MULE' - Vaught brought out best in LSU

It's a curious twist of Southern football history, but LSU fans owe a big debt of gratitude to the man they buried in the red, clay hills of Mississippi last week.

Johnny Vaught not only built an Ole Miss program that was the measuring stick of SEC teams from the late 1940s through the 1960s, but in many ways was the spur of modern – meaning winning and exciting – Tigers football.


This is how much Vaught, who died last week at age 96, meant to Ole Miss. Before he was hired in 1947, the Rebels had never won an SEC championship. Since he retired in 1970, Ole Miss hasn't won an SEC title. In between the Rebels won six.


Ole Miss fans love their team's pregame "Walk of Champions,'' but no championship Rebel team has made that stroll since 1963 – 42 years ago – when Vaught coached his last title team.


LSU was generally floundering in football mediocrity for a decade after Vaught took over at Oxford. When Paul Dietzel became the Tiger coach in 1955 he quickly recognized a role model when he saw one.


Ole Miss came to represent a clear measure of how far LSU had to go, and eventually, how far it had come.


"We learned a lot from John Vaught,'' Dietzel reflected. "He was a fine fellow and a great coach.''


Dietzel had coached a couple of Vaught's players in an All-Star game after the 1956 season. Chatting after a practice, Dietzel asked them about their superb conditioning. That came, the players said, as a result of twenty 50-yard dashes after each practice, sometimes more.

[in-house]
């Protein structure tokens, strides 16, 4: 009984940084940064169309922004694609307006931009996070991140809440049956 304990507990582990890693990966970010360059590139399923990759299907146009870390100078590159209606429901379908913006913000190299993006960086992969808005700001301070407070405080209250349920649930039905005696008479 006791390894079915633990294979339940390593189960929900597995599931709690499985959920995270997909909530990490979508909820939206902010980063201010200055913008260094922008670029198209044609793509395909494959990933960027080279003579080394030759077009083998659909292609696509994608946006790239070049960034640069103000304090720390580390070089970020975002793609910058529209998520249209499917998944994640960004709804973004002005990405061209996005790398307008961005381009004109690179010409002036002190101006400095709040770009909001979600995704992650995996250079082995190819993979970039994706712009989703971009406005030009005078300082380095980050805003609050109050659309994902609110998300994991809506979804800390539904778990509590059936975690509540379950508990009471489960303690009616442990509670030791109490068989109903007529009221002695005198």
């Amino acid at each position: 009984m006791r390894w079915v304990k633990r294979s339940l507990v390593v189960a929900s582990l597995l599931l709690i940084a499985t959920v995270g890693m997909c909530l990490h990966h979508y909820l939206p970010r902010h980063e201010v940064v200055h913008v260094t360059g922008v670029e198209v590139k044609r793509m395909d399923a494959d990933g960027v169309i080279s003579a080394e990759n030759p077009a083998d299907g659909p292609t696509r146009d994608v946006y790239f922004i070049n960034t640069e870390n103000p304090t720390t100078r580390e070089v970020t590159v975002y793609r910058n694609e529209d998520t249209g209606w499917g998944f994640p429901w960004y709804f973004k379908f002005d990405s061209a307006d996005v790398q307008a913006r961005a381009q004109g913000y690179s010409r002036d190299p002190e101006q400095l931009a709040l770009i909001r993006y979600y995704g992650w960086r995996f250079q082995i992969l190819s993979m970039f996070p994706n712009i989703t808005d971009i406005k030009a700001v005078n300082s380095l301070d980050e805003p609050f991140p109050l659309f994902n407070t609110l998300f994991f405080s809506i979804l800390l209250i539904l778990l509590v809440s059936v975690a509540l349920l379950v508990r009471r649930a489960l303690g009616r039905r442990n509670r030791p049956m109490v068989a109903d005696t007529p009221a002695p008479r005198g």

"No, you don't understand,'' Dietzel replied. "I meant every day, what kind of conditioning do you do?''


"That was the daily regimen,'' the Rebels replied.


Dietzel returned to Baton Rouge and promptly informed his team that from then on, each practice would end with a series of sprints – twenty-one 50-yard dashes,


Ole Miss also taught Dietzel the value of quality depth. The Tigers led the Rebels 17-14 at the half of their game in '56 game. "We played as well as we could play,'' Dietzel said, "but by the time we got to the dressing room we were worn out.'' The Rebels routed LSU in the second half, chalking up a 46-17 victory.


After that game Dietzel started tinkering with substitution plans that, two years later, were his acclaimed three-team system – which played a major role in LSU's 1958 national championship team.


That was more than ironic because, although a couple of minor football organizations over the years voted the Rebels No. 1 in their rankings, Vaught's teams never finished at the top of the preeminent polls, in no small measure because of Dietzel and the LSU Tigers.


The epic 1959 battle between the rivals ruined any shot of a title for Ole Miss when No. 1 LSU prevailed on Billy Cannon's storied punt return, 7-3, over the No. 3 Rebels. Vaught got a measure of revenge by beating the Tigers 21-0 in a rematch in the Sugar Bowl, but that was a hollow victory since in those days the postseason had no bearing on final rankings. In 1960, the unbeaten Rebels needed a long field goal at game's end to salvage a 6-6 against LSU, a blot that cost Ole Miss a perfect season. And ultimately a No. 1 finish. A 10-7 LSU victory in 1961, one in which the Tigers completed just one pass – which led to LSU's touchdown – again deprived a worthy Rebel squad.


Dietzel learned well from Vaught, too well for the Rebels. In his first three games against Ole Miss, Dietzel went 0-3. In his last four games against the Rebels, Dietzel went 3-1-1.

On hearing of his passing, Dietzel reiterated, "He was a great coach.''


And coaching role model.




Marty Mule' can be reached at

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